Harry Oades was diagnosed with T-cell Lymphoblastic Lymphoma, a rare form of Non-Hodgkin Lymphoma, in November 2017, aged just 5 years old.
Harry had been feeling unwell for a number of weeks and had developed a lump in his neck, but he was still attending school and running around, albeit with a bit less energy than usual. Then he began to develop shortness of breath and a cough which resembled croup. After a visit to his GP Harry was referred for an ultrasound at the RVI. The scan showed that the lump in Harry’s neck was actually the top of a large tumour in his chest. The tumour was crushing his airway and causing the symptoms he had been experiencing. He was immediately admitted to Ward 4 at the Great North Children’s Hospital and his treatment began straight away.
Harry’s Dad Richard said: “The impact of a childhood cancer diagnosis is massive, obviously on the child, but also on the rest of the family. Our lives have changed enormously. We have different priorities now and limitations on where we can go and what we can do, but you adapt and take pleasure from simpler things. Harry has 2 older sisters who have been with him every step of the way. It is hard for anyone to fully understand the impact of a cancer diagnosis on siblings, they have to make huge sacrifices, but my wife and I are proud of the way they have coped.”
“2018 was a very challenging year, but we have been very well supported by family, friends and professionals. The doctors, nurses and support team at the RVI are truly amazing, we are so grateful to them for all they have done for us. Most importantly, Harry has responded to his treatment very well.”
Harry and his Dad Richard, Headteacher of Highfield Middle School, helped to launch the 2019 Children’s Cancer Run. Richard said, “We first supported the Children’s Cancer Run as a school in 2017. We had a great day and vowed to return in greater numbers in 2018. However, we had no idea that our school would be so affected by childhood cancer in the months that followed. 3 children associated with the school were diagnosed with cancer in a very short period of time. First, my son Harry was diagnosed in December, then sadly a few weeks later my colleague’s baby boy Joey was also diagnosed. Unbelievably, just weeks after that, a pupil, Katie, who has already shown incredible courage to win one battle with cancer, heard the news that she would have to fight the disease again. The whole school community really pulled together to support each other and to show how much they cared for the affected families. The turnout for the run was overwhelming, with over 150 pupils, parents, staff and friends running for Highfield.”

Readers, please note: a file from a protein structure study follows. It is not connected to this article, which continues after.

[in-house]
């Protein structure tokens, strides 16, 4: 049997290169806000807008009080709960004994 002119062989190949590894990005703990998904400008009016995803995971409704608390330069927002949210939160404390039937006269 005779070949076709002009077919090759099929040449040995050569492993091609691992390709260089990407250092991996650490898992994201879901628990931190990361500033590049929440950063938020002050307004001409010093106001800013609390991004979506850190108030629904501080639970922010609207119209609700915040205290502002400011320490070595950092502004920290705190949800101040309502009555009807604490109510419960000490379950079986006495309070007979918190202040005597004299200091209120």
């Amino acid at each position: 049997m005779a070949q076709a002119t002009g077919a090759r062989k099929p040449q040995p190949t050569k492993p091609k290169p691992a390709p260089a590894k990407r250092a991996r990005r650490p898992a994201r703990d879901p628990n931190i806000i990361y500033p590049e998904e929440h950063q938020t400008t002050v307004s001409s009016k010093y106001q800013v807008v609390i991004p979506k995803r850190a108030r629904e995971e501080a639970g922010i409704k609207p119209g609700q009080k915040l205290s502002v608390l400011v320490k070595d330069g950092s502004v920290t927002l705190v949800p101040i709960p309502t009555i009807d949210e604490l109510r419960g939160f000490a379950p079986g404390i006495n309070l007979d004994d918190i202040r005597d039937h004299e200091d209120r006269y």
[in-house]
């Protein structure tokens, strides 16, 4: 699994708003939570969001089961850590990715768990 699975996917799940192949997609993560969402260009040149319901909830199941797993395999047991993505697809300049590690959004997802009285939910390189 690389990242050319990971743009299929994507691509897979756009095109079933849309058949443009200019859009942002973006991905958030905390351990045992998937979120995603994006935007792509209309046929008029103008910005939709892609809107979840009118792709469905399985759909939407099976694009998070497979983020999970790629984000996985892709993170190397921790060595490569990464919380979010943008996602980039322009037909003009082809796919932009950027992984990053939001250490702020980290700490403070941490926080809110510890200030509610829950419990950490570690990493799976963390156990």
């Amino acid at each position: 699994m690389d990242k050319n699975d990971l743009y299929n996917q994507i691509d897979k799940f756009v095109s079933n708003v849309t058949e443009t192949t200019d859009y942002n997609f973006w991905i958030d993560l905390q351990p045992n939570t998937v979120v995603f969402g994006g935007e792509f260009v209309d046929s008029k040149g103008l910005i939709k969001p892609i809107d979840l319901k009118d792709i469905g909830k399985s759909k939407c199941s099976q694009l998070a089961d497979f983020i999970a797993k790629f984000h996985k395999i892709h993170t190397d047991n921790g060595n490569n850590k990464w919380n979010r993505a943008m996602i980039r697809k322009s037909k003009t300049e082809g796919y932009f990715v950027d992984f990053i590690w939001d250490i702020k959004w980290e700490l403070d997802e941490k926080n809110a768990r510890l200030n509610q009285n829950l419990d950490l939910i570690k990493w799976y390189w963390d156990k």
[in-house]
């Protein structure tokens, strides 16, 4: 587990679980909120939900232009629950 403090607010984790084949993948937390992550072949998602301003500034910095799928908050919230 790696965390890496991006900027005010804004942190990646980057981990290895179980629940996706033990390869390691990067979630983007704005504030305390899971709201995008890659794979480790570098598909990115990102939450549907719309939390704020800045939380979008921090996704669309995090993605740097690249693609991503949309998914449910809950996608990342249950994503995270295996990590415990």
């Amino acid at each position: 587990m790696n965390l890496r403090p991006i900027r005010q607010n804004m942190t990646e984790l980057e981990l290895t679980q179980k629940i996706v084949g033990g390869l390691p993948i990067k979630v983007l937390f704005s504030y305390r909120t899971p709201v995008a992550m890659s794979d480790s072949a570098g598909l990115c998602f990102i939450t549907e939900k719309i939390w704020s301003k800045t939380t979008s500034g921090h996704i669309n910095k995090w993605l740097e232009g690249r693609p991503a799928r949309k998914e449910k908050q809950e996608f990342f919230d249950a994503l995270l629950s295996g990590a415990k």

Highfield Middle School went on to win the Sandy Weir Trophy in September 2018 for being the school with the most funds raised last year, hitting an incredible £8,558. Richard is very proud of his school’s achievement, “So many of our pupils got involved in the race and we are proud of them all. However, particular recognition should go to Luca, he has Dystonia, a neurological movement disorder. Completing the run was a real challenge for him, but he managed it with a smile on his face and raised well over £1000 on his own. What a fantastic achievement!”.
Richard went on to say “Harry is currently still undergoing chemotherapy treatment at the Great North Children’s Hospital, he is doing really well and managing to attend school most of the time. Katie underwent intensive chemotherapy and surgery in the Autumn and has responded incredibly well. She is in remission and we are delighted to have her back at school full time. They have both shown amazing resilience throughout their treatment. Sadly baby Joey passed away in September, both he and his parents inspired us all with their positivity and fighting spirit during their journey. Our school community will never forget Joey and we will continue to fundraise in his name.”
“My family and I feel blessed to live in Newcastle and be so close to hospitals and research facilities at the forefront of cancer care. The work carried out by NECCR is so important to improve life chances for children fighting cancer and reduce the impact of a cancer diagnosis on children and their families. Whilst working to improve the effectiveness of treatment, a lot of their research looks at finding ways of making cancer treatment shorter and less toxic.”
Everyone at Highfield Middle School are looking forward to taking part in the 2019 Children’s Cancer Run. “The run is really well organised and a great day out. Fresh air, fun, exercise and community spirit, all in the name of a fantastic cause. I would encourage every school in the region to get involved.”